Bian lian – Sichuan’s Face Changing Mask Performing Art

Based in China’s Sichuan province and originally performed as part of Chinese Opera is the beautiful performing art of face-mask changing – Bian Lian (变脸, 變臉, Biàn Liǎn).

Watch this next routine I recorded in a Sichuan cuisine restaurant called Sichuan Folk in a Shenzhen Overseas Chinese District (posh) shopping mall.

Although I’ve previously heard about this act, I found myself staring at this again and again in disbelief. You might notice at mid-video that the performing actor came up to me (the only foreigner in the area) and asked me to touch his face and when I did he changed his face in front of me (knocking off my video camera). There’s no way I can explain how he does this, it’s a complete mystery to me.

Wikipedia has a bit more history:

Bian lian - Sichuan's Face Changing Mask Performing Art The face changing, or "bian lian" in Chinese, is an important aspect of Chinese Sichuan opera. Performers wave their arms and twist their heads, and their painted masks change again and again and again.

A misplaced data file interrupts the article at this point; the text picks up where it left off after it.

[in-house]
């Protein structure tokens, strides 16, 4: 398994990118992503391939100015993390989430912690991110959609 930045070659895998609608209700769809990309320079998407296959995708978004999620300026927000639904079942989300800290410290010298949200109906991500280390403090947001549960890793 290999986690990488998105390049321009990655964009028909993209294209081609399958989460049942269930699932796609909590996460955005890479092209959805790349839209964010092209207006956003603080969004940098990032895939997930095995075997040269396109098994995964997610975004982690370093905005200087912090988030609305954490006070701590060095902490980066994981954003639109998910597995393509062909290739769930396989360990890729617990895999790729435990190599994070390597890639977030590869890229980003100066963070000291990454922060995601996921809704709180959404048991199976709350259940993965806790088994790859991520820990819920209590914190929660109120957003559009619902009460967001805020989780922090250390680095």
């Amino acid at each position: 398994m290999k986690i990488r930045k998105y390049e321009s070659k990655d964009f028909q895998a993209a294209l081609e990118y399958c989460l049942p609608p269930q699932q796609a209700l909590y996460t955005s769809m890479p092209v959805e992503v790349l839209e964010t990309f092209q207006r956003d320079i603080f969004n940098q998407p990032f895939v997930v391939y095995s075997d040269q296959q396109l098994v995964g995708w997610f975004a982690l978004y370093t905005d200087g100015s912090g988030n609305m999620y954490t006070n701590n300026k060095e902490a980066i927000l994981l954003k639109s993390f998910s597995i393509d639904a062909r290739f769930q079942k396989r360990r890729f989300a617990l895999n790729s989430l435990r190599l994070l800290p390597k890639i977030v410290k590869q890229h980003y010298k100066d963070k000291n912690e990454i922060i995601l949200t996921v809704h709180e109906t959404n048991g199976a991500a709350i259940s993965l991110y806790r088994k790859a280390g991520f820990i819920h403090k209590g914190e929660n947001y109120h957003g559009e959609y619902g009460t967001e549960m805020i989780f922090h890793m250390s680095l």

Face changing began 300 years ago, during the reign of the Qing Dynasty Emperor Qianlong (1736-1795). At the beginning opera masters changed the color of their face during performances by blowing into a bowl of red, black or gold powder. The powder would adhere to their oiled skin quickly. In another method, actors would smear their faces with colored paste concealed in the palms of their hands. […]

By the 1920s, opera masters began using layers of masks made of oiled paper or dried pig bladder. Skilled performers could peel off one mask after another in less than a second. Modern-day masters use full-face painted silk masks, which can be worn in layers of as many as twenty-four, and be pulled off one by one.

If you want to see it as part of a Chinese Opera, watch this next video :

Or about the HK actor on SCMP:

Brilliant.

Slightly more obvious, yet still entertaining are supplementary acts such as Fire Blowing.

Those Sichuan face changing artists are hard to come by. There’s only one active famous performer in HK and I’ve heard there are only a selected few in Taiwan (on a Taiwanese TV show). If you can find a local artist/show, I strongly recommend going to see that up close and in person to appreciate the wonder.

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